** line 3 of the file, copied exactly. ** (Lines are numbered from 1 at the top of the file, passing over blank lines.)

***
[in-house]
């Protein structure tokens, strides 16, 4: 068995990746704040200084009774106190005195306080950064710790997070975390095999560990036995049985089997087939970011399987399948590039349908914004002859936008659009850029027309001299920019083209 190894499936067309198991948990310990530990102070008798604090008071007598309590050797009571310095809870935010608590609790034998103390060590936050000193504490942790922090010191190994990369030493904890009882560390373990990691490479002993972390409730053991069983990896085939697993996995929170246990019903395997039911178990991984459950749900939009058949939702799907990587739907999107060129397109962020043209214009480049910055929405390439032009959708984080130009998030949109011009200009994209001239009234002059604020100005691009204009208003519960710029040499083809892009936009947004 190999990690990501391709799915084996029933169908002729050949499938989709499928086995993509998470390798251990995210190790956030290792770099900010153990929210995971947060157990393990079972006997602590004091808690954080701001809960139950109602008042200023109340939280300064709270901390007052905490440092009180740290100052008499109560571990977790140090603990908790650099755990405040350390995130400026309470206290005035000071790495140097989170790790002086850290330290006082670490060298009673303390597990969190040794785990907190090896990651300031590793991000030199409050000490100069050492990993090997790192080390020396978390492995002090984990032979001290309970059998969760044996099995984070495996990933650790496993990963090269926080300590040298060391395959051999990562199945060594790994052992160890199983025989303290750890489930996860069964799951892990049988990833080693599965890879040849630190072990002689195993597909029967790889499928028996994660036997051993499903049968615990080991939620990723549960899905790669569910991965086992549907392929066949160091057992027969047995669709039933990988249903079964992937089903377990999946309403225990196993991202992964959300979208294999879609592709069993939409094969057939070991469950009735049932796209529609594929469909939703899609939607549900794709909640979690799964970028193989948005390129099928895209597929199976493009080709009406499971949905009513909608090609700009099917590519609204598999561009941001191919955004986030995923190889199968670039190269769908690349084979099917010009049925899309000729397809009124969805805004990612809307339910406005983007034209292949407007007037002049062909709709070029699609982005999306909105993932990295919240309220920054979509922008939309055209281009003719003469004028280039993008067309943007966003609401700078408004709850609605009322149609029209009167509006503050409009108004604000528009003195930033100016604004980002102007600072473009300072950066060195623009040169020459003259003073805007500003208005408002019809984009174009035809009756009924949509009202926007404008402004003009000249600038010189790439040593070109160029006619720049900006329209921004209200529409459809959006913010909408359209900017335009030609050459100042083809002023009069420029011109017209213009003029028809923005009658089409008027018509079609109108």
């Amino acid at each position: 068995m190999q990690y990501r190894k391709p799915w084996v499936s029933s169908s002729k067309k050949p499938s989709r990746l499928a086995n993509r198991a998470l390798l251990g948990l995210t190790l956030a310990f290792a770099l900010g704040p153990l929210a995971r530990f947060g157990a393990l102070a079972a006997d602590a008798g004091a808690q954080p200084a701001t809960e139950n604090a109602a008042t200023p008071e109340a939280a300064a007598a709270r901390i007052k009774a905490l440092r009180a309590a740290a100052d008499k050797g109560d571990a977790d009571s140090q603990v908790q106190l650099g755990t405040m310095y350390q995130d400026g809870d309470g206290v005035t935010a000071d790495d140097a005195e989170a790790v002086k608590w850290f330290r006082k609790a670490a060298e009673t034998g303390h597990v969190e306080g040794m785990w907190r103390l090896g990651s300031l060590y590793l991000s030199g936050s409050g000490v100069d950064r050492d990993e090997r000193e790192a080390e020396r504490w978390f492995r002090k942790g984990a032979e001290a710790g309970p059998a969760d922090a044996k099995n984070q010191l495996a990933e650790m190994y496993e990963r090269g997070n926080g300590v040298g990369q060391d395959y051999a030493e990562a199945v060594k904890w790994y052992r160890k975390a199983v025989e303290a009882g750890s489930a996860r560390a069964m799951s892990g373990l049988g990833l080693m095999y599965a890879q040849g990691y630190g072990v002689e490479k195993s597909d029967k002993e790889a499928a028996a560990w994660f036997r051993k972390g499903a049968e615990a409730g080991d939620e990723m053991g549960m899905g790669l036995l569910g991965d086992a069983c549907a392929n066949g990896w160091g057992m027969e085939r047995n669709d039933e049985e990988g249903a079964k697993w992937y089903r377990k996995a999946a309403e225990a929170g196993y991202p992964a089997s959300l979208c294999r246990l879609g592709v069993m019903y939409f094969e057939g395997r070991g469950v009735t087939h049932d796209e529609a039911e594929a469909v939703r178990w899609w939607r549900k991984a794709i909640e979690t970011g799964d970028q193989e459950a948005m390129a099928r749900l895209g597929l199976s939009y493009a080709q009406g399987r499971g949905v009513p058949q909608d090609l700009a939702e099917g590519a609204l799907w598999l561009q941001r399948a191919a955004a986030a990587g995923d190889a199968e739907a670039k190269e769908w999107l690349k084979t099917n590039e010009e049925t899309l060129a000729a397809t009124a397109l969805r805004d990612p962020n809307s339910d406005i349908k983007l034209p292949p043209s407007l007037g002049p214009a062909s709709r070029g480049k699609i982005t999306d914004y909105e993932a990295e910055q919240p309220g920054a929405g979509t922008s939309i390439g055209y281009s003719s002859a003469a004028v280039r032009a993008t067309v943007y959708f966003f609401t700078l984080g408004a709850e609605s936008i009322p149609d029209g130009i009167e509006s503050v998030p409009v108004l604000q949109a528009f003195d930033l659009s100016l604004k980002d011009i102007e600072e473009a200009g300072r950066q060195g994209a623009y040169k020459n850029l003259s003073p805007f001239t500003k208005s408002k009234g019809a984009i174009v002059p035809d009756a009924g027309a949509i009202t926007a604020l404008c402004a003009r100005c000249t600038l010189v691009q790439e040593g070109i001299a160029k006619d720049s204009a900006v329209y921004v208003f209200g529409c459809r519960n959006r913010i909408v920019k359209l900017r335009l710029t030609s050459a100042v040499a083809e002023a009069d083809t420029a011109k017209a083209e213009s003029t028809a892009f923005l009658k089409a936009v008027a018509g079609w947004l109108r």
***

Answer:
């Amino acid at each position: 068995m190999q990690y990501r190894k391709p799915w084996v499936s029933s169908s002729k067309k050949p499938s989709r990746l499928a086995n993509r198991a998470l390798l251990g948990l995210t190790l956030a310990f290792a770099l900010g704040p153990l929210a995971r530990f947060g157990a393990l102070a079972a006997d602590a008798g004091a808690q954080p200084a701001t809960e139950n604090a109602a008042t200023p008071e109340a939280a300064a007598a709270r901390i007052k009774a905490l440092r009180a309590a740290a100052d008499k050797g109560d571990a977790d009571s140090q603990v908790q106190l650099g755990t405040m310095y350390q995130d400026g809870d309470g206290v005035t935010a000071d790495d140097a005195e989170a790790v002086k608590w850290f330290r006082k609790a670490a060298e009673t034998g303390h597990v969190e306080g040794m785990w907190r103390l090896g990651s300031l060590y590793l991000s030199g936050s409050g000490v100069d950064r050492d990993e090997r000193e790192a080390e020396r504490w978390f492995r002090k942790g984990a032979e001290a710790g309970p059998a969760d922090a044996k099995n984070q010191l495996a990933e650790m190994y496993e990963r090269g997070n926080g300590v040298g990369q060391d395959y051999a030493e990562a199945v060594k904890w790994y052992r160890k975390a199983v025989e303290a009882g750890s489930a996860r560390a069964m799951s892990g373990l049988g990833l080693m095999y599965a890879q040849g990691y630190g072990v002689e490479k195993s597909d029967k002993e790889a499928a028996a560990w994660f036997r051993k972390g499903a049968e615990a409730g080991d939620e990723m053991g549960m899905g790669l036995l569910g991965d086992a069983c549907a392929n066949g990896w160091g057992m027969e085939r047995n669709d039933e049985e990988g249903a079964k697993w992937y089903r377990k996995a999946a309403e225990a929170g196993y991202p992964a089997s959300l979208c294999r246990l879609g592709v069993m019903y939409f094969e057939g395997r070991g469950v009735t087939h049932d796209e529609a039911e594929a469909v939703r178990w899609w939607r549900k991984a794709i909640e979690t970011g799964d970028q193989e459950a948005m390129a099928r749900l895209g597929l199976s939009y493009a080709q009406g399987r499971g949905v009513p058949q909608d090609l700009a939702e099917g590519a609204l799907w598999l561009q941001r399948a191919a955004a986030a990587g995923d190889a199968e739907a670039k190269e769908w999107l690349k084979t099917n590039e010009e049925t899309l060129a000729a397809t009124a397109l969805r805004d990612p962020n809307s339910d406005i349908k983007l034209p292949p043209s407007l007037g002049p214009a062909s709709r070029g480049k699609i982005t999306d914004y909105e993932a990295e910055q919240p309220g920054a929405g979509t922008s939309i390439g055209y281009s003719s002859a003469a004028v280039r032009a993008t067309v943007y959708f966003f609401t700078l984080g408004a709850e609605s936008i009322p149609d029209g130009i009167e509006s503050v998030p409009v108004l604000q949109a528009f003195d930033l659009s100016l604004k980002d011009i102007e600072e473009a200009g300072r950066q060195g994209a623009y040169k020459n850029l003259s003073p805007f001239t500003k208005s408002k009234g019809a984009i174009v002059p035809d009756a009924g027309a949509i009202t926007a604020l404008c402004a003009r100005c000249t600038l010189v691009q790439e040593g070109i001299a160029k006619d720049s204009a900006v329209y921004v208003f209200g529409c459809r519960n959006r913010i909408v920019k359209l900017r335009l710029t030609s050459a100042v040499a083809e002023a009069d083809t420029a011109k017209a083209e213009s003029t028809a892009f923005l009658k089409a936009v008027a018509g079609w947004l109108r």